Are you ready for cloud computing? Apparently, a growing number of PLM and design tool providers think the time is ripe to start migrating core engineering systems to the cloud as a way to facilitate global collaboration and to provide more cost-effective and scalable ways of implementation.
While definitions vary, the idea behind the cloud is to leverage highly scalable and pooled computing resources, affording organizations the flexibility to scale processing power up and down, depending on need, as well as to eliminate the need for investment in costly dedicated server, networking, storage, and datacenter gear along with the dedicated personnel and talent to run and administer the systems.
Arena Solutions' PDXViewer is a cloud-based tool that lets engineering organizations share detailed BOMs, build packages, and quote packages with their supply chain partners.
(Source: Arena Solutions)
While cloud technology is dominating headlines and new user implementations for many core enterprise business systems, including financial and customer relationship management (CRM) applications, the technology is still pretty nascent in the PLM sector. The reason for the slower uptake? It's mostly due to companies' reticence to entrust core R&D and engineering intellectual capital to servers and services that lie outside of the protections of their own network domains and security infrastructures.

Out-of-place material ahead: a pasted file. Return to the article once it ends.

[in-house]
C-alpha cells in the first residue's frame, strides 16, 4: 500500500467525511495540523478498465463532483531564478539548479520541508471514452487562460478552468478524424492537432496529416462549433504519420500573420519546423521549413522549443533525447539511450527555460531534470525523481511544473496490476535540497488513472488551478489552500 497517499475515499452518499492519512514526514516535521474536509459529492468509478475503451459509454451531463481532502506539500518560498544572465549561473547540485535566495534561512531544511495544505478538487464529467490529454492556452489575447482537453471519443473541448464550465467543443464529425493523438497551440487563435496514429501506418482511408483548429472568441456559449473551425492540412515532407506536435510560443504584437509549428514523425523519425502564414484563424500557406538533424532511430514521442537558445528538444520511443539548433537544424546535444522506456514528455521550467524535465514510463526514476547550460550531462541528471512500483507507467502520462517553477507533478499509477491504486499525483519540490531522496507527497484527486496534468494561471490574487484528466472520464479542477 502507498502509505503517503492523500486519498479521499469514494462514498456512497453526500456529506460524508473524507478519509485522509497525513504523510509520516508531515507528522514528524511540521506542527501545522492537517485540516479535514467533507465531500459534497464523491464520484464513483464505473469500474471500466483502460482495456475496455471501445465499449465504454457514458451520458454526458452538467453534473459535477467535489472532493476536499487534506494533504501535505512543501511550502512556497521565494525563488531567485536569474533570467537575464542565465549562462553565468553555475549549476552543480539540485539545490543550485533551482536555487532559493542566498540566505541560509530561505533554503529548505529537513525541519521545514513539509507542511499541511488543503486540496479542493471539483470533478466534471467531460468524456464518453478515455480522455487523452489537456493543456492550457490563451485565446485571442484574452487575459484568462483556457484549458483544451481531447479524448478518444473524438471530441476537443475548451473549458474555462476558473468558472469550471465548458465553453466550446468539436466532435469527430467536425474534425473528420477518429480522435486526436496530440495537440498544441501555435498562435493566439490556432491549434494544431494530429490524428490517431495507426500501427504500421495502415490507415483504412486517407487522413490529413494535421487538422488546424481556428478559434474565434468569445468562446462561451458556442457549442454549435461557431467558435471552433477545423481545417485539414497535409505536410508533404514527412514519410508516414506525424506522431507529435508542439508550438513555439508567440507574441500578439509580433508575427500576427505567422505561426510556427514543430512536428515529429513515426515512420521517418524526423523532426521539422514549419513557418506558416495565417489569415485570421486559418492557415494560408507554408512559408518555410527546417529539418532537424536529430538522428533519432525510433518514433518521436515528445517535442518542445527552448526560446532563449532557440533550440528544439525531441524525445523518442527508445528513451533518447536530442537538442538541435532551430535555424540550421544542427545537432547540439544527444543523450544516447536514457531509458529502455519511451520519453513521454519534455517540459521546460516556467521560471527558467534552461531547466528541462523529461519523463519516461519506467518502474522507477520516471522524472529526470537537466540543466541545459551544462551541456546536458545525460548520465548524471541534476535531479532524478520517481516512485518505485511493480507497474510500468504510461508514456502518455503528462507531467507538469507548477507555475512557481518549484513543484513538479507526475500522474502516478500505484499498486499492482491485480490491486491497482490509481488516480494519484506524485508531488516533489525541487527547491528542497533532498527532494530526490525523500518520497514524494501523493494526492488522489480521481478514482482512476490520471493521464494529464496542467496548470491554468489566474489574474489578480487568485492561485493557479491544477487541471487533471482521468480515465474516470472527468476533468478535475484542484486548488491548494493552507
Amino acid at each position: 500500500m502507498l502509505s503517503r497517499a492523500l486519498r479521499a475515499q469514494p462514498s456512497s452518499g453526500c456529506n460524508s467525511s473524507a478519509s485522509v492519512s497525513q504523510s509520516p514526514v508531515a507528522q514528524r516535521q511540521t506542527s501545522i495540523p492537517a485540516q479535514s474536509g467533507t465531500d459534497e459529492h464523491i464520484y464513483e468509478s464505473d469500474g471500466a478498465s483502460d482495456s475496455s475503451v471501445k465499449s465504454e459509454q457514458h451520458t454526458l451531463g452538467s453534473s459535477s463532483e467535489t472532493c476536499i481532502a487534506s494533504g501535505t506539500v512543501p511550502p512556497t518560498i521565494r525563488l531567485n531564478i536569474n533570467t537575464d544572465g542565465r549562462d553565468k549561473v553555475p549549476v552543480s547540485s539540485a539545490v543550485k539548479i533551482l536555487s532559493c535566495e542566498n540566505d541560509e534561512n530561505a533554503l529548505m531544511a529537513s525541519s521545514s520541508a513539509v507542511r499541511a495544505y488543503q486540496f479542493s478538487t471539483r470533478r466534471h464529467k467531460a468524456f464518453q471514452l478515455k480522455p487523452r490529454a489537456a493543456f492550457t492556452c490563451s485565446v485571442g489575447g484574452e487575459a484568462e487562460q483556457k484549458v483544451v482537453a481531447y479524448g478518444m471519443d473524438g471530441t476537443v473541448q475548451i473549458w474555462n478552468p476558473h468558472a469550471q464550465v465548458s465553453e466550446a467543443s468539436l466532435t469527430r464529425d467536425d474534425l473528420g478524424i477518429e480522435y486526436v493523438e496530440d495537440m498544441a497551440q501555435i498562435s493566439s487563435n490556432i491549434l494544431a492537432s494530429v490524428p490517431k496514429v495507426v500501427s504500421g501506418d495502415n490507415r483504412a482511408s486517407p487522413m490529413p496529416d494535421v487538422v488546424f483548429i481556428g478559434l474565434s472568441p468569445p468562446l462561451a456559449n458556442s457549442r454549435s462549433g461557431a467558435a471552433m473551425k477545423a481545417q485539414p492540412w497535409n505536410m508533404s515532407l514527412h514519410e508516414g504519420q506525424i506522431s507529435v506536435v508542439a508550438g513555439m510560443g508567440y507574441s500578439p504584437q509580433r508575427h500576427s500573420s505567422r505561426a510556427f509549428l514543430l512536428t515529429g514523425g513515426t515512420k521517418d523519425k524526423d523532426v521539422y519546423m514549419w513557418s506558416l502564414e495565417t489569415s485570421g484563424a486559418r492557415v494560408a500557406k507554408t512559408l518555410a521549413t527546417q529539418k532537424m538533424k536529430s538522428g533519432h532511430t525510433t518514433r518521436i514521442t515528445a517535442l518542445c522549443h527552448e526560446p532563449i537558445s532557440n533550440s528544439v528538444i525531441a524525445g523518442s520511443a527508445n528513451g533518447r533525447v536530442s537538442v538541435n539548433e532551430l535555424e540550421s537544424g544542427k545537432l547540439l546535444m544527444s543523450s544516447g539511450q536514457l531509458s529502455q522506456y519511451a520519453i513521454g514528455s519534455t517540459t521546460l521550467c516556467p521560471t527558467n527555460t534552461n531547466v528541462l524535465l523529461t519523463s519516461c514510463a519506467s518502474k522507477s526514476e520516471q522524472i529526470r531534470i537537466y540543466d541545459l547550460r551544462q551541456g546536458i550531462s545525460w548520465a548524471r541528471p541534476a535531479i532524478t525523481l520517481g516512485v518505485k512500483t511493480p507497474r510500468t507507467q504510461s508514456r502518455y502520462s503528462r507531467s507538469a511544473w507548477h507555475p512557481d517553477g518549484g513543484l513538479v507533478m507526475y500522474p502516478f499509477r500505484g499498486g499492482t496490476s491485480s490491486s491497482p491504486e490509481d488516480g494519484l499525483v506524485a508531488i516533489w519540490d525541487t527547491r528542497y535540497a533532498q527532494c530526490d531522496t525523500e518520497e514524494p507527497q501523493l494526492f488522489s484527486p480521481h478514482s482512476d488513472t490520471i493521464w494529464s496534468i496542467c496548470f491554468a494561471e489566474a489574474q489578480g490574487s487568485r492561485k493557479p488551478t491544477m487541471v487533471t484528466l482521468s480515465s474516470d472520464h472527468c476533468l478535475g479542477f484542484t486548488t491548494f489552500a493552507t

The other big inhibitor for cloud-based design tools is performance. Many shops are skeptical that resource-hungry, graphics-intensive applications like CAD and simulation can run optimally in a cloud-based architecture, which is so heavily dependent on the broad availability of high-speed bandwidth.
Despite lingering concerns, however, there is growing comfort level with the cloud model for other applications, which is prompting once-averse organizations to reconsider the model for PLM. It doesn't hurt that many of the leading PLM providers have stepped up to the plate, introducing cloud-based strategies of their own over the last year. In that vein, Dassault Systèmes, building on its Version 6 foundation, last year unveiled a multi-pronged cloud strategy that includes a deal with Amazon Web Services to provide the infrastructure-as-a-service; a strategic investment in Outscale, a startup software-as-a-service (SaaS) provider; and 3DStore, its own online store.